This short post describes how you can have a scheduled Azure WebJob that runs an asynchrouns method.
The problem with this scenario is that the WebJob, which is just a regular console application, cannot have an asynchronous Main method. So you need a way around that. Next to that you would to be able to trigger that method with a schedule.
In my solution I use a Settings.job text file that is in the root folder of the WebJob (Set copy to out put directory to 'Copy Always' in the properties of the file in Visual Studio.
The contents of the file contain JSON with a cron expression like so:
"schedule": "0 0 6/12 * * *"
This is set to every twelve hours starting from 6:00. So far so good, and nothing you probably havent seen before or in other blogs.
Now suppose you used the Visual Studio template to generate the WebJob Project. This creates the main Program.cs file and also a Functions.cs file. The Functions file is meant for you to register yor methods that serve as triggers. I tried using the TimerTriggered function like below, but the result wasn't that good. If you Run and block the JobHost in the Program.cs (as is done in the VS template), this means that your job will always show a running state and the timertrigger will go off, but only if it's within the time out period of the webjob which is 120 seconds. So that is a crap solution.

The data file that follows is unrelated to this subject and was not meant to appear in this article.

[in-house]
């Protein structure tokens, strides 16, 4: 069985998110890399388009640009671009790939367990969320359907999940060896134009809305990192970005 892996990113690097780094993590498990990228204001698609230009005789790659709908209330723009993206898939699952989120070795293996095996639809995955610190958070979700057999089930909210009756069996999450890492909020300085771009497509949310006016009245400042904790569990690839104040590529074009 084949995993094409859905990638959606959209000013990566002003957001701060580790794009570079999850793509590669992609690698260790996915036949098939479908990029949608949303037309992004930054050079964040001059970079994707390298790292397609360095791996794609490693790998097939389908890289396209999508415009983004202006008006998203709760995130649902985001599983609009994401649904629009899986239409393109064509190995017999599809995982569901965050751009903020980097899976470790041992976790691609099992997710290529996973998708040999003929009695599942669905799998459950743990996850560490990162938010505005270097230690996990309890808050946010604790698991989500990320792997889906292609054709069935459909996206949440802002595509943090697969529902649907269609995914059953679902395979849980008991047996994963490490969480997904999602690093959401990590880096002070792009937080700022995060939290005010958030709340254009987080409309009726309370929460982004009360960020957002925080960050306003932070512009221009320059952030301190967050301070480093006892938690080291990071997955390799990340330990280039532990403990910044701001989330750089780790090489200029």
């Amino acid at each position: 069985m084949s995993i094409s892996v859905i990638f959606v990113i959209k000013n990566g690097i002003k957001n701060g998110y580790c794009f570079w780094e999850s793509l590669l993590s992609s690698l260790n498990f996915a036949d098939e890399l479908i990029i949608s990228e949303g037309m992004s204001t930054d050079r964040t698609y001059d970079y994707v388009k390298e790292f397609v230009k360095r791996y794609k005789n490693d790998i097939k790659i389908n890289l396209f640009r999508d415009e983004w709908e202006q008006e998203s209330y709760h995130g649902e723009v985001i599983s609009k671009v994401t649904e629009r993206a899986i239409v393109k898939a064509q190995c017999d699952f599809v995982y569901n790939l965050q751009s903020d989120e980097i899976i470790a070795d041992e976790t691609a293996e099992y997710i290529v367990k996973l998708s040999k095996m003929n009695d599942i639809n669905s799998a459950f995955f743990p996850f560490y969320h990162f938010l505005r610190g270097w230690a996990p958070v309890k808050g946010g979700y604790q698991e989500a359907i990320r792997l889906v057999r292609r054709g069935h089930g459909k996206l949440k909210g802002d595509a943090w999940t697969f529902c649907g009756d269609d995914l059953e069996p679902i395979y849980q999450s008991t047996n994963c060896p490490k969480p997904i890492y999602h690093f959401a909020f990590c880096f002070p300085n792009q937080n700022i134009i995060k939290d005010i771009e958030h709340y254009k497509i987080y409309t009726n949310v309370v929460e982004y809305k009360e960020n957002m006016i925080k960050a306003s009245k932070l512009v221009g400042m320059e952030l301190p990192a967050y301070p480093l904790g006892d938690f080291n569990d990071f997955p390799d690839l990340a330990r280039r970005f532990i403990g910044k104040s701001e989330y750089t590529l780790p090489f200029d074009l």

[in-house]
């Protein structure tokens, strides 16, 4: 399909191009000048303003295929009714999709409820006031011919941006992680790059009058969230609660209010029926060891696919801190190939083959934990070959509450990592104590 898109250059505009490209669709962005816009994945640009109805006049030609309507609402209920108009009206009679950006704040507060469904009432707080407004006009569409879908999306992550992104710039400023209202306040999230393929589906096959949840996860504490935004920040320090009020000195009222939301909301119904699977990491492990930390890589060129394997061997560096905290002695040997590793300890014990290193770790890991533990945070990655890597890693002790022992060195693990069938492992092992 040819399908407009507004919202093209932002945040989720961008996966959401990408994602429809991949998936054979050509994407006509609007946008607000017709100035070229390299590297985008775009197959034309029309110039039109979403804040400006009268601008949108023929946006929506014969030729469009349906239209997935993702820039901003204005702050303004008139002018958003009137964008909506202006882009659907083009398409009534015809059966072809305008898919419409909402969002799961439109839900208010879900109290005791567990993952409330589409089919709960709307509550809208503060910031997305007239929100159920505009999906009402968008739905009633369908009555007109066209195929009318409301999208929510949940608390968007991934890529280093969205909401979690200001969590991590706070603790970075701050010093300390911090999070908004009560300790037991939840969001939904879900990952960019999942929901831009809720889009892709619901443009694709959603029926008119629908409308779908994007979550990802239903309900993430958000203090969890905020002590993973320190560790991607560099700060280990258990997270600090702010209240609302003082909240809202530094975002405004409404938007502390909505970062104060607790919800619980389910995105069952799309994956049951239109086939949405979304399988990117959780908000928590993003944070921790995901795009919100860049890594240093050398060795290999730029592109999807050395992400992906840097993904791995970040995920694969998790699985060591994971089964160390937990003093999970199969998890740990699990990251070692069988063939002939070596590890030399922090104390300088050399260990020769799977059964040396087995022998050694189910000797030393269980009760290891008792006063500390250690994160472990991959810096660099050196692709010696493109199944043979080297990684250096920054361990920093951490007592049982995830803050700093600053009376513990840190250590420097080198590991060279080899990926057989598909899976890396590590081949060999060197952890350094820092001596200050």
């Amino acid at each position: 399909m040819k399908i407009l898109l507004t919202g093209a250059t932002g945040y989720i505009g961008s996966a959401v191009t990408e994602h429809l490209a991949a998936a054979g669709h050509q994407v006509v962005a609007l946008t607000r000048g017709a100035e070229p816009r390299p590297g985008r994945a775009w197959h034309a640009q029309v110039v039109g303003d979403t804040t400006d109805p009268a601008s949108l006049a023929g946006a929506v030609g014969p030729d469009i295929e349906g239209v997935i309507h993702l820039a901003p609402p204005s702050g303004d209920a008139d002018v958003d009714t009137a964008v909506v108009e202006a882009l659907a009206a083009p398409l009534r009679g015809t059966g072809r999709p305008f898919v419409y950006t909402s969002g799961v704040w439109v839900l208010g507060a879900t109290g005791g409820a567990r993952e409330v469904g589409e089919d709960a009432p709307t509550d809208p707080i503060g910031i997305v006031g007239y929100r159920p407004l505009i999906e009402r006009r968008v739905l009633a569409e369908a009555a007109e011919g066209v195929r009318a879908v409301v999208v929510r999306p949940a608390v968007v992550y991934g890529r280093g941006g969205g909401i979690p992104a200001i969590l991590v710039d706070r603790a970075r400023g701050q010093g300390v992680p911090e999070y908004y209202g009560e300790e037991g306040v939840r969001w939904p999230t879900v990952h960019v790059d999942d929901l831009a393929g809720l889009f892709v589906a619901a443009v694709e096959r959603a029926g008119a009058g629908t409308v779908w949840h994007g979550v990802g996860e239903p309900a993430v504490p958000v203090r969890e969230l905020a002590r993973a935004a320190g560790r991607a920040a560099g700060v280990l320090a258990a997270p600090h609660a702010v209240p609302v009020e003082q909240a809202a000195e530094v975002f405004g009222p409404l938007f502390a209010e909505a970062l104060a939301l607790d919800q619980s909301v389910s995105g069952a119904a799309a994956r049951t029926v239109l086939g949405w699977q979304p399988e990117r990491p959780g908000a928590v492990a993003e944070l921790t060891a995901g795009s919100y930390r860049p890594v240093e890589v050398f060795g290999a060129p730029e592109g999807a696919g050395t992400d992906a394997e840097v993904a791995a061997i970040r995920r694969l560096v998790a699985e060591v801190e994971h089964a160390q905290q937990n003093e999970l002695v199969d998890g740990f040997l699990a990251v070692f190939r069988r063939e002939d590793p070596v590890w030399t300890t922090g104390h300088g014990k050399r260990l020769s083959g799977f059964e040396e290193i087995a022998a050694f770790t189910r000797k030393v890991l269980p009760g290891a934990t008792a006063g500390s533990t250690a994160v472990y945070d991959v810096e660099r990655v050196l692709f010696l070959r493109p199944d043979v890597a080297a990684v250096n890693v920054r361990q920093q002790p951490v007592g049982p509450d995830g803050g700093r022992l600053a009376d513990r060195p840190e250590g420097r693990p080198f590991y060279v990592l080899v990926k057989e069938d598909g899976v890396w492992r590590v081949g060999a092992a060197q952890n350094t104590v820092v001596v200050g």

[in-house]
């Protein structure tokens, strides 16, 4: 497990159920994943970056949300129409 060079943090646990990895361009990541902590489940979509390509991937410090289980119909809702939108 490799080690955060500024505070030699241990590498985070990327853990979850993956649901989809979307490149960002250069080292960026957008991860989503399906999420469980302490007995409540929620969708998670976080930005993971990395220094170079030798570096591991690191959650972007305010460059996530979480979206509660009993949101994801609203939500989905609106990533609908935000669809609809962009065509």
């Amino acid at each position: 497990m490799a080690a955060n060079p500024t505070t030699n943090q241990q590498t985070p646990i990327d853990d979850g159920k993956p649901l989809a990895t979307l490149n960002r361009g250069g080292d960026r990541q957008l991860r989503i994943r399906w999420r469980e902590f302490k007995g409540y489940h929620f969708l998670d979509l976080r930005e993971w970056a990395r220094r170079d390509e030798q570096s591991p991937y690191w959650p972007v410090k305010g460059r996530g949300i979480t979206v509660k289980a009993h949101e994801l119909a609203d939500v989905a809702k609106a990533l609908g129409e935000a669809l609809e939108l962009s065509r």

Instead, define a manual trigger with the tag [NoAutomaticTrigger]. We will call this method from the Main method. Notice that this method is asynchronous. I use code in there to fetch from a API and save back to a different service that I already wrote and that is asynchronous.
public class Functions
public static async Task TimerTriggered([TimerTrigger("0 0 6/12 * * *")] TimerInfo timer, TextWriter log)
public static async Task ManualTrigger(TextWriter log)
Now, code your Main method in Program.cs to call and await the method, using the JobHost.CallAsync method inside a Task.Run delegate.
static void Main()
var host = new JobHost();
Task aTask = Task.Run(() => host.CallAsync(typeof(Functions).GetMethod("ManualTrigger")));
The solution is to use the Task class to run and await the asynchronous method. With the JobHost.CallSync you can call the method in another class. Parameters like the TextWriter are passed by the JobHost.